In 2015, only 58% of 65 year olds were married...amazing...much lower than I expected given you read so little about singles.

Let's hear from all the c-d singles heading into retirement - are you getting good advice? Are you changing your strategy from what it was if you'd been married before? Do you feel you're getting a fair shake?
Advice is geared to married couples who have high incomes and/or large investments (relative to me anyway). Iím single and 62, with very modest income and investments. These articles scare me, because Iíll think OMG Iíve screwed up! I wonít have millions, my income is low, Iím doomed! The few written for singles tell me Iíll need more savings than couples, but not how much more. And it is particularly unhelpful and irritating when the articles say to start young as the best strategy for singles. Iíll just email that article to my youthful self.

Iíve googled and searched exhaustively for strategies on investing for retirement, and researched ways to pin down a good ballpark number of how much Iíll need. The best advice focuses on understanding and planning based on your living expenses, which is true for couples or singles of any income.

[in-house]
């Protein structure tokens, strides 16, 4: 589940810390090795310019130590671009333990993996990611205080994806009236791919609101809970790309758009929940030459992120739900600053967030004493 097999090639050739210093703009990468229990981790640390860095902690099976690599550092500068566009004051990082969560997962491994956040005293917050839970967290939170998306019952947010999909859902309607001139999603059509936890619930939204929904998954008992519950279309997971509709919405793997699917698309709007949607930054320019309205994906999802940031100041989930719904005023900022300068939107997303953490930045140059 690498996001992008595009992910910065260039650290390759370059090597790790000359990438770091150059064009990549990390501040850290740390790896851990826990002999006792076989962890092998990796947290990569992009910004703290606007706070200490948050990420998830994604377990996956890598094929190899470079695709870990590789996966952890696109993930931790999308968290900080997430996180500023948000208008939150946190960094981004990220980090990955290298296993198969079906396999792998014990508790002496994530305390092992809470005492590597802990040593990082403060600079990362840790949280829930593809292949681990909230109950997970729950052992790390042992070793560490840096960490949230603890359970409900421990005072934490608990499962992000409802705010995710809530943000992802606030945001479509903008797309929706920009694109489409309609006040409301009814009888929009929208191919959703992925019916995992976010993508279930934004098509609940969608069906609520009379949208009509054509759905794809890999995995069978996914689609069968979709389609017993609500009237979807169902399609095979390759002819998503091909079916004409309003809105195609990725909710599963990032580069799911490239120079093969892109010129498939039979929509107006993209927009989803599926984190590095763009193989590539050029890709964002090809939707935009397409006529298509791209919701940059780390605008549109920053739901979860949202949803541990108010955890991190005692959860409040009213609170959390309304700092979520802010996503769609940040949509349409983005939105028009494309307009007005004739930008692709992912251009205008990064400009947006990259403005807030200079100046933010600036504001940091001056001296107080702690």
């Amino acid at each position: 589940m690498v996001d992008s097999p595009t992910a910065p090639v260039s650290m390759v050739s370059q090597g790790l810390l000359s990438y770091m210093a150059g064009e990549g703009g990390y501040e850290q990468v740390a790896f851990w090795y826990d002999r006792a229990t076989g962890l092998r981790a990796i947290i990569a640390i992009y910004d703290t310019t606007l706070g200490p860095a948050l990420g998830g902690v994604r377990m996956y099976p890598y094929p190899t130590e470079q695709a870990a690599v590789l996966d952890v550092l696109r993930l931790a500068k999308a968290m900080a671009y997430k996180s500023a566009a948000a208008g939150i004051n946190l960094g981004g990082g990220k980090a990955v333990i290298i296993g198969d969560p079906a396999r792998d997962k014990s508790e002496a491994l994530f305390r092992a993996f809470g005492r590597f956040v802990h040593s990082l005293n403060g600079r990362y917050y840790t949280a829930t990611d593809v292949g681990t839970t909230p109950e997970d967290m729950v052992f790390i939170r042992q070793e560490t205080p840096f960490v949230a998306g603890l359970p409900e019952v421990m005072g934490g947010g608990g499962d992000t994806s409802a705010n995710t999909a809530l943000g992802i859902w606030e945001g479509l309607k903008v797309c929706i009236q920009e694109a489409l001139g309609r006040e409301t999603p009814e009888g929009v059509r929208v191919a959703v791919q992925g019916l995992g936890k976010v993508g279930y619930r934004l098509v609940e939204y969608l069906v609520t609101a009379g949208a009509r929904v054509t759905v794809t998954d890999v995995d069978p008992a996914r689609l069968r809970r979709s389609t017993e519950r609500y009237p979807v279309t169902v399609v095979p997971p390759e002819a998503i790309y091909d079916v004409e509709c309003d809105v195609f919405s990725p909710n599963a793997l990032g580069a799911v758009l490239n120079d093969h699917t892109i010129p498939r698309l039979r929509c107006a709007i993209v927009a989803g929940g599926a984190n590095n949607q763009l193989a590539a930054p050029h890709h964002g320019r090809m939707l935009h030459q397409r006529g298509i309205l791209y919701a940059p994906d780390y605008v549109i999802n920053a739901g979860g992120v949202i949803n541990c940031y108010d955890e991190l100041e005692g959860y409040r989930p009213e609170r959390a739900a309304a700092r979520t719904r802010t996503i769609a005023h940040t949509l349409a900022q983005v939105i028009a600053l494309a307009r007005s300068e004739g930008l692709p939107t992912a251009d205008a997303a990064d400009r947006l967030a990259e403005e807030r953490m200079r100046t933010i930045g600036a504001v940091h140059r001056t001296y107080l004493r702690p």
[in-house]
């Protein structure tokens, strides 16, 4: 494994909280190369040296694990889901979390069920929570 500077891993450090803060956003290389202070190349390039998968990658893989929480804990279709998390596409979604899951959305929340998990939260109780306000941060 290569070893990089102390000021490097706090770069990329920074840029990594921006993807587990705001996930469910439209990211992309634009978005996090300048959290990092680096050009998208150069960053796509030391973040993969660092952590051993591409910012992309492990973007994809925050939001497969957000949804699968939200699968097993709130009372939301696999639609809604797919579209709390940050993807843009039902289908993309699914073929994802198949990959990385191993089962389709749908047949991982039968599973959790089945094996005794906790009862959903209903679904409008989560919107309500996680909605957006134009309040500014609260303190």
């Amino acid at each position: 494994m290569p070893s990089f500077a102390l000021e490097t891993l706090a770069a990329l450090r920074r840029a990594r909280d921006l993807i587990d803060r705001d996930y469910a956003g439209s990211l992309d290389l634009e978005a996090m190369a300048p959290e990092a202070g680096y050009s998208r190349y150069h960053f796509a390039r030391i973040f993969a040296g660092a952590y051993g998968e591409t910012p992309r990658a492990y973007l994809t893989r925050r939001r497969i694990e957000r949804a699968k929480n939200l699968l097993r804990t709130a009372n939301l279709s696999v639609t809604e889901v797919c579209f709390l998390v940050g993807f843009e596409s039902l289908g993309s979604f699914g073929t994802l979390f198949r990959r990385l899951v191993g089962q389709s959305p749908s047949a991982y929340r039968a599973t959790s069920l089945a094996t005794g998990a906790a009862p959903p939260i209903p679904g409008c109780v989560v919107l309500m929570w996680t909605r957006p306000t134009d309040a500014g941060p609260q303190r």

Iíve done what I can to pin it down, except for the massive unknown of healthcare/insurance. I put all kinds of scenarios into firecalc and cfiresim, and have spreadsheets galore. The tools based on living expenses tell me Iíll be fine (if Iím frugal). Yet I look for easy rules of thumb that provide kind of a check to ease my mind. For example - the rule that you will need 80% of your income for retirement. Even though calculations based on expenses told me I wouldnít need that much, it always worried me, because I didnít have anywhere near enough to meet that threshold. What if it was true, and the calculators were way off - I wanted to know for sure! I'm just a worrier.

That worry kind of went away when I got laid off and got a new job with a much lower paycheck that still is enough to meet my needs and a few wants. It so happens that I already have enough investments to generate 80% of my new income. Proof that it's the expenses that matter, not the income.